So....
It starts out with two kids, Cass and Max-Ernest. The author Pseudonymous Bosch refuses to give the real names of any character in the book, so Cass and Max-Ernest are their fake names. In the beginning of the book, Max-Ernest wants to become a comedian or a magician. Well, he still wants to by the 5th book. Anyway, despite his love for comedy, Max-Ernest is a terrible comedian and a terrible magician. Everyone is so tired of his jokes that always have to be logical that everyone ignores him, EVERYONE. Except for one girl, Cass, later in the book they fight some crime, a lot of gloves, and a symphony of smells.

Will Cass and Max-Ernest save themselves from the terrible clutches of the midnight sun? ( )
  noacres | Jan 13, 2012 |
Cassandra is a young survivalist who is joined by fellow collaborator Max-Ernest on an adventure to discover the most deadly secrets. Who could blame them? How would you feel if you were trapped in a burning pyramid with death calling your name?

On an adventure into creativity, the pair of friends execute some very odd ways of hacking into the code to immortality. Using many different clues codes and myths, like a scent jar, they try to discover the secrets.

The Name of This Book is Secret has obviously a fascinating title which draws the reader in, for they have not heard of a title quite like it before. Many different types of readers will thoroughly enjoy this tale including fans of Anthony Horowitz and Lemony Snicket. The book is an interesting read where many types of emotions overwhelm you such as horror, grief, mystery, anxiety the lot. Mixed with a hint of sweet satisfaction that you have finally read the story. I honestly do not know how I lived without reading the book - it baffles me.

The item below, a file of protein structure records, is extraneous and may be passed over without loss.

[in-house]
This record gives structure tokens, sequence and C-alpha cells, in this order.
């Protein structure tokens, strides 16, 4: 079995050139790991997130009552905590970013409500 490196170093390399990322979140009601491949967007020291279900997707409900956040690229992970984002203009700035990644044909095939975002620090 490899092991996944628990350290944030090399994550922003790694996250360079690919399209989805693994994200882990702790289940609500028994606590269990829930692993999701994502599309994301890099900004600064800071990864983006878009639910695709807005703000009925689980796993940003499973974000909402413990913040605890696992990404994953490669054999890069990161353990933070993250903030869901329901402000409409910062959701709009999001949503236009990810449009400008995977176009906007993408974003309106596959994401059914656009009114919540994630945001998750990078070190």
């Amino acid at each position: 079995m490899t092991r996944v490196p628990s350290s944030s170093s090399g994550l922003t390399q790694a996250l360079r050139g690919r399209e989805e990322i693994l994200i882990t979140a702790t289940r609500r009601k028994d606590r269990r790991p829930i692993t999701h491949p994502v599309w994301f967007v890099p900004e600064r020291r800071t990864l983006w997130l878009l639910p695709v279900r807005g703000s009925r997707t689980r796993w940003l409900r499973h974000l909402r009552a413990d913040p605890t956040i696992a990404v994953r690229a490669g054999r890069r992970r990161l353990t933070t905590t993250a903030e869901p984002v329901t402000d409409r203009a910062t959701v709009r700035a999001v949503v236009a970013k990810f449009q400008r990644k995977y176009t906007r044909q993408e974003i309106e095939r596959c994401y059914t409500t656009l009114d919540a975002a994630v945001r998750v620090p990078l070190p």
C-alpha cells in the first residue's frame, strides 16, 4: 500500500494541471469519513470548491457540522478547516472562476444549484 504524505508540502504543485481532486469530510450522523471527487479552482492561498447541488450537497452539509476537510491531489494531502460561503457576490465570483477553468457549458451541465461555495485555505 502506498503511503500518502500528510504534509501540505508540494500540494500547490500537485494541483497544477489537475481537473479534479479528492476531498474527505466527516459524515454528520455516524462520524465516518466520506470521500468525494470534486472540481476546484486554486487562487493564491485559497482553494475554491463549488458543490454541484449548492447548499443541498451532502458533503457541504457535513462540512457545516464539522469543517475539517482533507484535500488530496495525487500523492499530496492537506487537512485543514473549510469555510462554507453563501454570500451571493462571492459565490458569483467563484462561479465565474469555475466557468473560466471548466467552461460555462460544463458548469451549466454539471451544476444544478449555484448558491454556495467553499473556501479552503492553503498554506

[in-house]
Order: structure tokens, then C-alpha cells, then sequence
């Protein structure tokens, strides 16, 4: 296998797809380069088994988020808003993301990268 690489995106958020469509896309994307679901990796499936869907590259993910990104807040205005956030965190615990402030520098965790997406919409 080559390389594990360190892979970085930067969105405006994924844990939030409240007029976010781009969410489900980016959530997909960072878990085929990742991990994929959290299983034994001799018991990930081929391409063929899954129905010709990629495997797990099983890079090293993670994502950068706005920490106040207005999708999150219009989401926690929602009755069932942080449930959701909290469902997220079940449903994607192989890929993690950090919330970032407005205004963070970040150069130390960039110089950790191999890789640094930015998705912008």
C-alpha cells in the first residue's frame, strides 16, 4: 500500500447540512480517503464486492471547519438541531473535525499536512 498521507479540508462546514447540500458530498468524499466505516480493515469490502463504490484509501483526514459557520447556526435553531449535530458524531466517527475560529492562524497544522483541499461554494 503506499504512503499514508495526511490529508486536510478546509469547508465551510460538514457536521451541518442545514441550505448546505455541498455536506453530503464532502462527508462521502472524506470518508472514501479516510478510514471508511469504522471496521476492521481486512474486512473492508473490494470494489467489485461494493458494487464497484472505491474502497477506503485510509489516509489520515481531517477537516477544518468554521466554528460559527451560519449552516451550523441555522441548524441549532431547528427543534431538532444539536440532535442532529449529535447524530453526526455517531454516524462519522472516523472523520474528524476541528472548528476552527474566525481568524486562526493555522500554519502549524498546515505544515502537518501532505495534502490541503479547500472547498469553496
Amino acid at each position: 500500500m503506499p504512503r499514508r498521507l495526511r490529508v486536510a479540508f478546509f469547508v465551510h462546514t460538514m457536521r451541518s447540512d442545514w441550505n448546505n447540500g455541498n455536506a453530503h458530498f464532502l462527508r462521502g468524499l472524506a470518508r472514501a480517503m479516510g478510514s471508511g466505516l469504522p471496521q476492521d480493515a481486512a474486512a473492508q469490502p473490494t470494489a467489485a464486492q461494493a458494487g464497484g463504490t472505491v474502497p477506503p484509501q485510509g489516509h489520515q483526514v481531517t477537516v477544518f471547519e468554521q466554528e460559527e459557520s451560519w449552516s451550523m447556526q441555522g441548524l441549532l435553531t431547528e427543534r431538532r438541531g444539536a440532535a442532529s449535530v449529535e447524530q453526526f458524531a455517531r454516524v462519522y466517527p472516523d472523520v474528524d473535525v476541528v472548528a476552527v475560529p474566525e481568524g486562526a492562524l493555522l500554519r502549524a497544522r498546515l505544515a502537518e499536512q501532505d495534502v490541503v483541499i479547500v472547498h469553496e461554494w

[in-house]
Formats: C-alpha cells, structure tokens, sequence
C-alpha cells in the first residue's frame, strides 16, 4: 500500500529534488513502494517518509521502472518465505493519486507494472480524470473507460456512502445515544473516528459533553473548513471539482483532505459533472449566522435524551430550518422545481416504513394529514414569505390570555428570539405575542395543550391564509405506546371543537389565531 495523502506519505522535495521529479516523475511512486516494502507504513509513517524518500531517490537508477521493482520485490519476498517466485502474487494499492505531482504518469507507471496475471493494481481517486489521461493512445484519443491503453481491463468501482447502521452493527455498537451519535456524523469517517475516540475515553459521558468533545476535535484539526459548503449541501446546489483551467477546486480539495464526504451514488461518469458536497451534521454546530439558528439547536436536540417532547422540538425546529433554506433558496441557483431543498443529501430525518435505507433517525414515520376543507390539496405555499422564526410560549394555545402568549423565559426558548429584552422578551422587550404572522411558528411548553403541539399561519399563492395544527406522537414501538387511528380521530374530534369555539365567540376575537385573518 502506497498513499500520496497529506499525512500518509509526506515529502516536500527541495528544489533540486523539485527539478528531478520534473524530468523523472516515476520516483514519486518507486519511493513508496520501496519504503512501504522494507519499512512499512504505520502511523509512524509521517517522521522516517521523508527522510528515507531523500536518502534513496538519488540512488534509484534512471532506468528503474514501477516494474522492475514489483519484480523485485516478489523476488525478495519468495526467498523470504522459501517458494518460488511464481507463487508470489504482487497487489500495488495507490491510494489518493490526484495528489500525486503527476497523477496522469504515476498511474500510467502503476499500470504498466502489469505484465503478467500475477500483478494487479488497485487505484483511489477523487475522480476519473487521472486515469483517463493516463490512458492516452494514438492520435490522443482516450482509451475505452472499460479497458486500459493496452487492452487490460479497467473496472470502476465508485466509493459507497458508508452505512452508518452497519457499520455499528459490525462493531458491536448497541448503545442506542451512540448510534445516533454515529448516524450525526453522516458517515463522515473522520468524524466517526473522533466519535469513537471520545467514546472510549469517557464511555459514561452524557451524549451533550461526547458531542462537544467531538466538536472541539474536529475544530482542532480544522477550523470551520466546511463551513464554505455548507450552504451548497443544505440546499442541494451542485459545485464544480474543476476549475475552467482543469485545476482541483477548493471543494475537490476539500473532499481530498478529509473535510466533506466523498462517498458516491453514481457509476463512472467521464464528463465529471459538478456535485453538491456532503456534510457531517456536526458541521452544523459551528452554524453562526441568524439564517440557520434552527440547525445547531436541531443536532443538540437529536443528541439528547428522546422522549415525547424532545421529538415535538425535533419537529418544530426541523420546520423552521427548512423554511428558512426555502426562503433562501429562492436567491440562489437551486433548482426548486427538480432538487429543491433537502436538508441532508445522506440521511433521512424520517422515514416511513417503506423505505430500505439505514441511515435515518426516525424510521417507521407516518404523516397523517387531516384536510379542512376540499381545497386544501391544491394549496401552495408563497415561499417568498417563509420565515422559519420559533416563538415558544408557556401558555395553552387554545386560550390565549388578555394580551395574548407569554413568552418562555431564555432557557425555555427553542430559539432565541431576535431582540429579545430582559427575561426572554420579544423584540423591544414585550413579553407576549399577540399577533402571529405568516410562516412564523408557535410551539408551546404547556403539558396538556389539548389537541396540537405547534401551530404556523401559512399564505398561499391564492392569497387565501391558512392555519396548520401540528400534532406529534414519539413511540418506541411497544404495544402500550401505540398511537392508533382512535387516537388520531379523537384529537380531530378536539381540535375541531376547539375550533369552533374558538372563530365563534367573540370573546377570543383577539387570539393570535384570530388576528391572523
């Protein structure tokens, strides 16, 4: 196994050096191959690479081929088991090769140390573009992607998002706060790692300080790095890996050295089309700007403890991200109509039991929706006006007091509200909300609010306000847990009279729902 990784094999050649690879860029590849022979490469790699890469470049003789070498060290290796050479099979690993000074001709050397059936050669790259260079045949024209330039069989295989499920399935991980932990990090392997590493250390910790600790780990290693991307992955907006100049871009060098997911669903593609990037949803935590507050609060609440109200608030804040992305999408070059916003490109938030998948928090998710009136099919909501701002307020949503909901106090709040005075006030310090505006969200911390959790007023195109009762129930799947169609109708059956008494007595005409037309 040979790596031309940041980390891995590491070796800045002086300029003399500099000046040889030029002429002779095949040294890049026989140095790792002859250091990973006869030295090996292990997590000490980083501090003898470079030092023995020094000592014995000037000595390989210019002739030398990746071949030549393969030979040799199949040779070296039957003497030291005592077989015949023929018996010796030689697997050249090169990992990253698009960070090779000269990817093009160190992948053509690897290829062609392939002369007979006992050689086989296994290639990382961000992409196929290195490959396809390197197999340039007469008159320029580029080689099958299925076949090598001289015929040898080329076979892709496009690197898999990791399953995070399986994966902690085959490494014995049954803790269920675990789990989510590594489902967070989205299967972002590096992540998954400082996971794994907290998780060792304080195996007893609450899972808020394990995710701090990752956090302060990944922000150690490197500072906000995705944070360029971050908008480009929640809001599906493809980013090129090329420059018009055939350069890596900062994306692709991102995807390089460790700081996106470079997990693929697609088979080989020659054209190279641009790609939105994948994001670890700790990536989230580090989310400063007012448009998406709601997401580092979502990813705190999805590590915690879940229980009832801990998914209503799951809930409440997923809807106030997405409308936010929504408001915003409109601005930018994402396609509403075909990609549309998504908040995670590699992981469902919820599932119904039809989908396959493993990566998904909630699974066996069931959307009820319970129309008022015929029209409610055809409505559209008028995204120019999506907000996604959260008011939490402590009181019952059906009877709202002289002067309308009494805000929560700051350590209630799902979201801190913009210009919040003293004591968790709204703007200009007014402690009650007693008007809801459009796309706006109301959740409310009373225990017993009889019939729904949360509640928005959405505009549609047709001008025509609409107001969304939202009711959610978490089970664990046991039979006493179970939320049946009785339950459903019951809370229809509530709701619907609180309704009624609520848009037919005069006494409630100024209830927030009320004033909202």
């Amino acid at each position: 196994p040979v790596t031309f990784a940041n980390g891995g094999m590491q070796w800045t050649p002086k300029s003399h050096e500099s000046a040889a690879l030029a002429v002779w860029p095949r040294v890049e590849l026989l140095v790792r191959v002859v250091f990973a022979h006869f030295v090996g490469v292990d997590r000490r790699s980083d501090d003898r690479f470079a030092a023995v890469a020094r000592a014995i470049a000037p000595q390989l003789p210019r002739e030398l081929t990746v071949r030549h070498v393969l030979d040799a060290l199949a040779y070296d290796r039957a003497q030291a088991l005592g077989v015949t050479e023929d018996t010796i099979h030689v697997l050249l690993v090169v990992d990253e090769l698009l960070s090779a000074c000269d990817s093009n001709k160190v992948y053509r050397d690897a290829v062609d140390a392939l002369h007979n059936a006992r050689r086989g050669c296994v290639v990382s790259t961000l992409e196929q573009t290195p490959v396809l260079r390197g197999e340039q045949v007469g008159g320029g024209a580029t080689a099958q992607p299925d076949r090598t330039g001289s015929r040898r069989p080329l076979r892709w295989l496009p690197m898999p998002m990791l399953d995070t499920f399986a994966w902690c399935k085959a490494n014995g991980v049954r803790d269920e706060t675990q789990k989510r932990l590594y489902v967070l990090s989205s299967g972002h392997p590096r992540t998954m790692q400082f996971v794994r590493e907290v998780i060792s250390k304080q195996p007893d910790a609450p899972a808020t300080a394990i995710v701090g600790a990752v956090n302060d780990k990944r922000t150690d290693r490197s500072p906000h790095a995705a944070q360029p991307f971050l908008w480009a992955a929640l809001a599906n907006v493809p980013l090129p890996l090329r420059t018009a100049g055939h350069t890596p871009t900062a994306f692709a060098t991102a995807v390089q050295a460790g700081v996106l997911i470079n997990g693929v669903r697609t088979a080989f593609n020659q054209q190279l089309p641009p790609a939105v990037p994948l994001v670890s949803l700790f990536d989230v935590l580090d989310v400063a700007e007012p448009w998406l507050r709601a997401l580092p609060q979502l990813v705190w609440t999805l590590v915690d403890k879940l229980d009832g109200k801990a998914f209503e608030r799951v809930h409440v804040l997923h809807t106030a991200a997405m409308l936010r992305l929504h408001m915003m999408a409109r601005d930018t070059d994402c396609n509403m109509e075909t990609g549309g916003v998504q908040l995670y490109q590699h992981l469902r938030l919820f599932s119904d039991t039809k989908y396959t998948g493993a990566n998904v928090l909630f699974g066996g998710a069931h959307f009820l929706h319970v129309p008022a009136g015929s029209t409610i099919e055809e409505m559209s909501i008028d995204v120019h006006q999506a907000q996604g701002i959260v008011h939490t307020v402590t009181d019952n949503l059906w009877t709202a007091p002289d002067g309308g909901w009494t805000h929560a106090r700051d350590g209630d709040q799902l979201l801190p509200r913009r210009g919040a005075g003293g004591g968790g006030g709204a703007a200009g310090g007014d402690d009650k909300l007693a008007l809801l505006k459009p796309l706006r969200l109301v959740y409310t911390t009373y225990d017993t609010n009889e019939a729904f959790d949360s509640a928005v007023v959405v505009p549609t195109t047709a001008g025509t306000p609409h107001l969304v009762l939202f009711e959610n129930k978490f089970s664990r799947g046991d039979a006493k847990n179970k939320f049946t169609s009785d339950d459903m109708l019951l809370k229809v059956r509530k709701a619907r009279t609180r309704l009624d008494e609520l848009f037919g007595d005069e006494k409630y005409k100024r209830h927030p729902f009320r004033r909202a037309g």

The author of the book is nicknamed Pseudonymous Bosch, for the reader is never told what his real name is, and he writes in a mysterious, funny and eccentric style. Being one of five books so far in the series, The Name of This Book is Secret is definitely a fantastic novel from Mr Pseudonymous Bosch.
  ctmstoan | Dec 16, 2011 |
Showing 1-25 of 66 (next | show all)